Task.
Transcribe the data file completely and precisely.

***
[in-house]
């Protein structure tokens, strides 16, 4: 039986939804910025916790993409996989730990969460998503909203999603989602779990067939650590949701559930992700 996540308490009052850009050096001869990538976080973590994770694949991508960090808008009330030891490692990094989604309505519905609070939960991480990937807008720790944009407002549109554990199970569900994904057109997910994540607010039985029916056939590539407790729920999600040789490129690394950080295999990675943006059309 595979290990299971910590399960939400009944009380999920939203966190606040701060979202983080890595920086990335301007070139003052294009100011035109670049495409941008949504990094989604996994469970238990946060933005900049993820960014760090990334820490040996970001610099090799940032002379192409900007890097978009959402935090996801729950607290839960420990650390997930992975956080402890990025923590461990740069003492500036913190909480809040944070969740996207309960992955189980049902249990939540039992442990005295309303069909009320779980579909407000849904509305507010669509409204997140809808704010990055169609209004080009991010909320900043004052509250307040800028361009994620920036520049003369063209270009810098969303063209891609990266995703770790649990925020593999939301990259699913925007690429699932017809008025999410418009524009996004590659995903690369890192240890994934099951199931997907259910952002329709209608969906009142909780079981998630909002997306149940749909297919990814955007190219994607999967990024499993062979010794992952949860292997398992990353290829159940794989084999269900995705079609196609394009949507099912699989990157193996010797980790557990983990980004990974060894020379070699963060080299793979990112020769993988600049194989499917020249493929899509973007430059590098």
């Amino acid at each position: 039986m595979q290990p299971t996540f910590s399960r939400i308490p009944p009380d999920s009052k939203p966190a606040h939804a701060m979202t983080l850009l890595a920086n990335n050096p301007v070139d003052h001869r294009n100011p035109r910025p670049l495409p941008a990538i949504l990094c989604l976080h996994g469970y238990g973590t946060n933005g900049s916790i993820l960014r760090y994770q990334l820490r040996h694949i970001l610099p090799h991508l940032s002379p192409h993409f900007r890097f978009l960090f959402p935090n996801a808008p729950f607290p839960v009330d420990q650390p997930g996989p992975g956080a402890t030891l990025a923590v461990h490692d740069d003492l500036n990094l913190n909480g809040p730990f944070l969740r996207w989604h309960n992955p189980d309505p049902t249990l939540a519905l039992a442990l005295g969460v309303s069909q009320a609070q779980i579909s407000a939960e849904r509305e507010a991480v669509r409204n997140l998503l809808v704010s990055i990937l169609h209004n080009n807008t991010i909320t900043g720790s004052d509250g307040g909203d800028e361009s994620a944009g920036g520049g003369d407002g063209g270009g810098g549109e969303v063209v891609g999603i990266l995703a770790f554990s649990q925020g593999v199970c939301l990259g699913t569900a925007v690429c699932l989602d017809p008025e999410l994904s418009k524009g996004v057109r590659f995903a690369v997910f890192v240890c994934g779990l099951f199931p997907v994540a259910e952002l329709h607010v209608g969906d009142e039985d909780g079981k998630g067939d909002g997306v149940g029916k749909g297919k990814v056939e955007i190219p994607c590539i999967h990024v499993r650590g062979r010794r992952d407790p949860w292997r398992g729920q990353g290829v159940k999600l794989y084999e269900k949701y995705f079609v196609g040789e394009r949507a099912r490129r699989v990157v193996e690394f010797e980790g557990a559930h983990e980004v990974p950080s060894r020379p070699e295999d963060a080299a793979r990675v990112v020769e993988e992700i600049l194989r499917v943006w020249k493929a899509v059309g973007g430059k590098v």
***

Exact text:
[in-house]
């Protein structure tokens, strides 16, 4: 039986939804910025916790993409996989730990969460998503909203999603989602779990067939650590949701559930992700 996540308490009052850009050096001869990538976080973590994770694949991508960090808008009330030891490692990094989604309505519905609070939960991480990937807008720790944009407002549109554990199970569900994904057109997910994540607010039985029916056939590539407790729920999600040789490129690394950080295999990675943006059309 595979290990299971910590399960939400009944009380999920939203966190606040701060979202983080890595920086990335301007070139003052294009100011035109670049495409941008949504990094989604996994469970238990946060933005900049993820960014760090990334820490040996970001610099090799940032002379192409900007890097978009959402935090996801729950607290839960420990650390997930992975956080402890990025923590461990740069003492500036913190909480809040944070969740996207309960992955189980049902249990939540039992442990005295309303069909009320779980579909407000849904509305507010669509409204997140809808704010990055169609209004080009991010909320900043004052509250307040800028361009994620920036520049003369063209270009810098969303063209891609990266995703770790649990925020593999939301990259699913925007690429699932017809008025999410418009524009996004590659995903690369890192240890994934099951199931997907259910952002329709209608969906009142909780079981998630909002997306149940749909297919990814955007190219994607999967990024499993062979010794992952949860292997398992990353290829159940794989084999269900995705079609196609394009949507099912699989990157193996010797980790557990983990980004990974060894020379070699963060080299793979990112020769993988600049194989499917020249493929899509973007430059590098």
């Amino acid at each position: 039986m595979q290990p299971t996540f910590s399960r939400i308490p009944p009380d999920s009052k939203p966190a606040h939804a701060m979202t983080l850009l890595a920086n990335n050096p301007v070139d003052h001869r294009n100011p035109r910025p670049l495409p941008a990538i949504l990094c989604l976080h996994g469970y238990g973590t946060n933005g900049s916790i993820l960014r760090y994770q990334l820490r040996h694949i970001l610099p090799h991508l940032s002379p192409h993409f900007r890097f978009l960090f959402p935090n996801a808008p729950f607290p839960v009330d420990q650390p997930g996989p992975g956080a402890t030891l990025a923590v461990h490692d740069d003492l500036n990094l913190n909480g809040p730990f944070l969740r996207w989604h309960n992955p189980d309505p049902t249990l939540a519905l039992a442990l005295g969460v309303s069909q009320a609070q779980i579909s407000a939960e849904r509305e507010a991480v669509r409204n997140l998503l809808v704010s990055i990937l169609h209004n080009n807008t991010i909320t900043g720790s004052d509250g307040g909203d800028e361009s994620a944009g920036g520049g003369d407002g063209g270009g810098g549109e969303v063209v891609g999603i990266l995703a770790f554990s649990q925020g593999v199970c939301l990259g699913t569900a925007v690429c699932l989602d017809p008025e999410l994904s418009k524009g996004v057109r590659f995903a690369v997910f890192v240890c994934g779990l099951f199931p997907v994540a259910e952002l329709h607010v209608g969906d009142e039985d909780g079981k998630g067939d909002g997306v149940g029916k749909g297919k990814v056939e955007i190219p994607c590539i999967h990024v499993r650590g062979r010794r992952d407790p949860w292997r398992g729920q990353g290829v159940k999600l794989y084999e269900k949701y995705f079609v196609g040789e394009r949507a099912r490129r699989v990157v193996e690394f010797e980790g557990a559930h983990e980004v990974p950080s060894r020379p070699e295999d963060a080299a793979r990675v990112v020769e993988e992700i600049l194989r499917v943006w020249k493929a899509v059309g973007g430059k590098v």